Not so long ago, we ran a little piece on the 1993 Formula One European Grand Prix, or - as it was also known - the XXXVIII Sega European Grand Prix.
Held on a rainy day in the UK, this event in the F1 calendar was notable for many reasons - one of which was that Nintendo's rival Sega went all-out to sponsor the entire event, and Sega logos were visible all over the track (as well as on the championship-winning Williams FW15C car, as Sega was one of the marque's main sponsors).
Speaking to Eurogamer in 2016, Simon Morris - Sega UK's marketing director at the time - explained the lengths the company went to in order to capture the hearts and minds of viewers at home:
We got them to draw Sonic's feet on the side of the Williams FW15C so it would look like he was driving and we were even trying to sponsor the underside of Damon Hill's car in case he ever turned it over. I was recently at McLaren and some of the guys there reminded me that we used to put a Pirate TV insignia on the car for every race Damon won, so they in turn started putting a squashed hedgehog on the front of Senna's car when he won! Can you imagine that happening in the sport today, with the incredible sharing power of the internet and social media? It would go wild! Like so much of our promotional activity at the time, it was one of those things that simply came together.
As you can see, the stage was set for a Sega promotional blow-out, as Williams drivers Alain Prost and Damon Hill were favourites to scoop the win (Prost would ultimately become the season champion, before retiring from the sport).
However, things didn't exactly go according to plan, as the legendary Ayrton Senna - in his comparatively underpowered MP4/8 (McLaren had switched from championship-winning Honda engines to Ford for the 1993 season) - overtook four cars in the opening lap to take the lead; a lap which is considered to be one of the best ever driven in F1.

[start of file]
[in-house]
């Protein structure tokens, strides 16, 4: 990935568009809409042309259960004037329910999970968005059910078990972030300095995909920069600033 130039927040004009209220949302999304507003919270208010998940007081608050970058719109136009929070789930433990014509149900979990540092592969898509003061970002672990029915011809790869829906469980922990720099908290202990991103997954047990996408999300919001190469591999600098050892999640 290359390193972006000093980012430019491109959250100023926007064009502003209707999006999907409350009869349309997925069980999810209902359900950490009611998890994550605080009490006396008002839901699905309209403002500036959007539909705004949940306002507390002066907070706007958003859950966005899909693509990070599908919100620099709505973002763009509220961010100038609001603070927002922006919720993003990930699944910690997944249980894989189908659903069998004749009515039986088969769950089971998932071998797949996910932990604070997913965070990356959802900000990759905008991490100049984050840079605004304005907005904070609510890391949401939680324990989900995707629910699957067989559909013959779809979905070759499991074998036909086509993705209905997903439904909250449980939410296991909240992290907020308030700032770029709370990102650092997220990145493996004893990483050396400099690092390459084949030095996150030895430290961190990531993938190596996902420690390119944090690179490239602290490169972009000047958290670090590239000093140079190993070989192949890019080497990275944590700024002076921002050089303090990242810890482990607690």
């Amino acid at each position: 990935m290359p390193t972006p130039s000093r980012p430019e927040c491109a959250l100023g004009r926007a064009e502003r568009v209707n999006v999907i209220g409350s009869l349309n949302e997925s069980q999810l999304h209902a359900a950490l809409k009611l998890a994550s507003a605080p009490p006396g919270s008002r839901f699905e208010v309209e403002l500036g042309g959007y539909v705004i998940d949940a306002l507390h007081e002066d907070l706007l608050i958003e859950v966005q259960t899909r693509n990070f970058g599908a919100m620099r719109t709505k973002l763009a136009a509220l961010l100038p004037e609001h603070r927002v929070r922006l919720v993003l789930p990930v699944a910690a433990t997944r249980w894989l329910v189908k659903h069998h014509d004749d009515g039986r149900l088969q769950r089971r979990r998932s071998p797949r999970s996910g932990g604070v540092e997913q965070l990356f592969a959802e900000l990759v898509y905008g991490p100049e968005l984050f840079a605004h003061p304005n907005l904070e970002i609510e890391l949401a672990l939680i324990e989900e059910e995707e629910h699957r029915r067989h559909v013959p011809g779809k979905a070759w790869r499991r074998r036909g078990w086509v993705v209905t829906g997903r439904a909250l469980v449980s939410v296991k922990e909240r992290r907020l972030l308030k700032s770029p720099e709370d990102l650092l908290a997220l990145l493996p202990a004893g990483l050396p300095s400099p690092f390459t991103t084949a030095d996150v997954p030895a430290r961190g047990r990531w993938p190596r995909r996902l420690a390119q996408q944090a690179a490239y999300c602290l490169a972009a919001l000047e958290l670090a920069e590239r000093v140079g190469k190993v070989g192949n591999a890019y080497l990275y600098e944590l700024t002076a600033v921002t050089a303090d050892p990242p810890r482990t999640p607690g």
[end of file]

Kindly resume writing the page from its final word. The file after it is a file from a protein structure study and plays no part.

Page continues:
As a result, it was Senna and not Prost or Hill who became the recipient of the legendary Sonic trophy - a publicity stunt which, despite the lack of a Williams driver, still worked wonders for the Japanese games firm. The Sonic trophy was of course just a piece of clever marketing, and Senna was handed the real race trophy shortly afterwards.
Nevertheless, it is this image of the famous Brazilian driver holding aloft a golden Sonic which became etched in the minds of racing fans (and gamers) the world over. After the race, it was assumed that this trophy had been lost (understandably, the team probably didn't want to display such a garish marketing stunt in its trophy room) but McLaren's Twitter account has just dropped a bombshell:
So there you have it. The trophy - once assumed lost forever in the mists of time - has been found in a dusty storeroom at McLaren. And before you say, the left arm does indeed move, hence the different pose in each image.
Goodness knowns how much this thing is worth; the video game connection alone would give it incredible value, but the fact that the late, great Ayrton Senna won it during one of his most famous victories would push the cost into eye-watering territory.